Apple has included a new chip in the latest model, aimed at powering the high-quality display. The dual-core A5X is a system on a chip with quad-core graphics, upgraded from the A5 processor used in the Ipad 2, although Apple gives out little to no information on either version.
Web browsing on both tablets is responsive and speedy, and video streamed smoothly, although web pages on the Ipad 2 took a split second longer to load up. Games such as the ever-popular Angry Birds and GT Racing loaded up quickly on the new iPad, and the graphics were sharp and all the games we tested gave a smooth performance.
Those little red birds certainly seemed to fly through the air a shade faster on the new model, and apps were also faster to load compared to the Ipad 2, particularly a image-heavy example like the BBC News app.
Once apps are loaded, there's not much difference in the performance but the colour difference is again immediately apparent.
The new Ipad measures 241x186x9.4mm and weighs a very portable 652g for the WiFi-only version and 662g for the 4G model. The case has an aluminium back with a toughened glass display.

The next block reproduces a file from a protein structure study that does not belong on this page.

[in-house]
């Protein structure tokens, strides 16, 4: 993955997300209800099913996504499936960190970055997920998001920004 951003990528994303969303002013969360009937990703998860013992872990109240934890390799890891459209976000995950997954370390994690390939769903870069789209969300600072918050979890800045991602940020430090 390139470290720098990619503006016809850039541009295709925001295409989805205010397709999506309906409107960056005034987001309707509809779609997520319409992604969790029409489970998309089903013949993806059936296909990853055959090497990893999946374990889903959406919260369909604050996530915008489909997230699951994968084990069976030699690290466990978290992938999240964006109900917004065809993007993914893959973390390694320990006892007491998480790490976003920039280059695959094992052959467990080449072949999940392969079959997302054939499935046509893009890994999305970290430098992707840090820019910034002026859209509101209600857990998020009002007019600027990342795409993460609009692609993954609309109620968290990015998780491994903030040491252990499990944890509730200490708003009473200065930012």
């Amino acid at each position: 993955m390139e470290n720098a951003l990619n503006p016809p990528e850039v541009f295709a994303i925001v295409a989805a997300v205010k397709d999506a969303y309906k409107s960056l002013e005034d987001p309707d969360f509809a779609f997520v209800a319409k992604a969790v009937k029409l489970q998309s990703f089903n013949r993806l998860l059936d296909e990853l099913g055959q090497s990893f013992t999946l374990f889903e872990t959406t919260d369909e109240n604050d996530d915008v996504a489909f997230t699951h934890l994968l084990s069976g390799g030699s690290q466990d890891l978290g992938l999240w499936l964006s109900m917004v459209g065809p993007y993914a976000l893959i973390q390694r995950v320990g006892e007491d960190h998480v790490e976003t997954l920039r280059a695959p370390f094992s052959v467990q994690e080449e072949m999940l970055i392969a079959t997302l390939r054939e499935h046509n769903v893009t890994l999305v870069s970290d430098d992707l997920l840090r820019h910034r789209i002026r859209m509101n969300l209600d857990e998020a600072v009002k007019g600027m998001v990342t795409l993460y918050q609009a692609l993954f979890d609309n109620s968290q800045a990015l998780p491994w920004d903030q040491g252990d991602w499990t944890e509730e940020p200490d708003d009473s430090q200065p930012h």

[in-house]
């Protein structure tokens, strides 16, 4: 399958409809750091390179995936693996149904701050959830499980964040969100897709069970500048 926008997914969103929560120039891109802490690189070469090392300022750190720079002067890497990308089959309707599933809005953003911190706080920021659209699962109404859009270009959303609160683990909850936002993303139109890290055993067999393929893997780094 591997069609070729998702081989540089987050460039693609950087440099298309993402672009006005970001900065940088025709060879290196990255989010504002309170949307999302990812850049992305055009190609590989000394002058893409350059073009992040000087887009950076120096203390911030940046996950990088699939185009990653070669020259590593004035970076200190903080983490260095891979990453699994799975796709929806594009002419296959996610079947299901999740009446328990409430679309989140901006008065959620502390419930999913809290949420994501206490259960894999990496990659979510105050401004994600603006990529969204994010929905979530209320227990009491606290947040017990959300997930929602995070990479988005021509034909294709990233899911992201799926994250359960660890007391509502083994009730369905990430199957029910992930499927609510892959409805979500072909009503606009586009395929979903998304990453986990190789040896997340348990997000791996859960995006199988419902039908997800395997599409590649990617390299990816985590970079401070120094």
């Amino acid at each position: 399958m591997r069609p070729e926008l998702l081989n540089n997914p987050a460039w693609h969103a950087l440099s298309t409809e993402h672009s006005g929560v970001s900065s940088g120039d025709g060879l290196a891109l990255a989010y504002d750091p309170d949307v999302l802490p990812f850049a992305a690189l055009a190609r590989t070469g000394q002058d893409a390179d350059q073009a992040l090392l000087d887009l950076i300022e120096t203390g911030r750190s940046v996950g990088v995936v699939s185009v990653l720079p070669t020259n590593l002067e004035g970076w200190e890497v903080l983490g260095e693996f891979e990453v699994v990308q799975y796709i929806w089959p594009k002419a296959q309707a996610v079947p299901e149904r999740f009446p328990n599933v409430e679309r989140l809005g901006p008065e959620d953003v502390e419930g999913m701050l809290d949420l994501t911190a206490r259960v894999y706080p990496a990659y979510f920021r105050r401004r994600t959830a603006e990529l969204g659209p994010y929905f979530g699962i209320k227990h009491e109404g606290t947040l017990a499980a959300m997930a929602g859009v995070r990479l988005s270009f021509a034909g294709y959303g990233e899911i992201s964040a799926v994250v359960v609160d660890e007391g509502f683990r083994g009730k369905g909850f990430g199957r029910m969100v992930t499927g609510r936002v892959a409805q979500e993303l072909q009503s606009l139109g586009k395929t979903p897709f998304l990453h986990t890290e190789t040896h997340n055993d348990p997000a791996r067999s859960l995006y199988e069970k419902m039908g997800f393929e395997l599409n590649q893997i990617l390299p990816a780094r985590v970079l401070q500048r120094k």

The older Ipad 2 is the same height and width but slightly slimmer at 8.8mm and weighs in at a lighter 601g for the WiFi version and 613g for the 3G model.
The 50g difference, which equates to a standard chocolate bar, means that both tablets are light enough to carry around all day. However, the dimensions make it difficult to type while holding either model, and you'll find you need to place it on a surface or lap to comfortably type anything longer than a quick message or search query.
We'd still like to see Apple release a smaller version, but this seems unlikely to do so now it's embroiled in the ongoing patents battle with Samsung over the 7in Galaxy Tab, as that could potentially be used as a weapon in Samsung's favour.
Both models were initially offered in 16, 32 and 64GB versions, but the Ipad 2 is now available only with 16GB, following the launch of its successor.
While there's no removable storage, Apple offers a further 5GB free through Icloud, and you can opt to pay for extra capacity.
Around the Ipad casing, both models feature the same 3.5mm headphone slot, lock button, volume on/off switch and up/down controls, charging port and camera lens.
We tried out the WiFi-only model, and the wireless was easy and quick to set up with auto-detection of networks, the same as was the case for the Ipad 2.
Bluetooth is also on offer, with an upgrade from 2.1 to version 4.0 for the new model. Apple has upgraded its mobile data support from 3G to 4G LTE on the new Ipad, although this is only on offer where operators have upgraded their networks.
Sign up for INQbot – a weekly roundup of the best from the INQ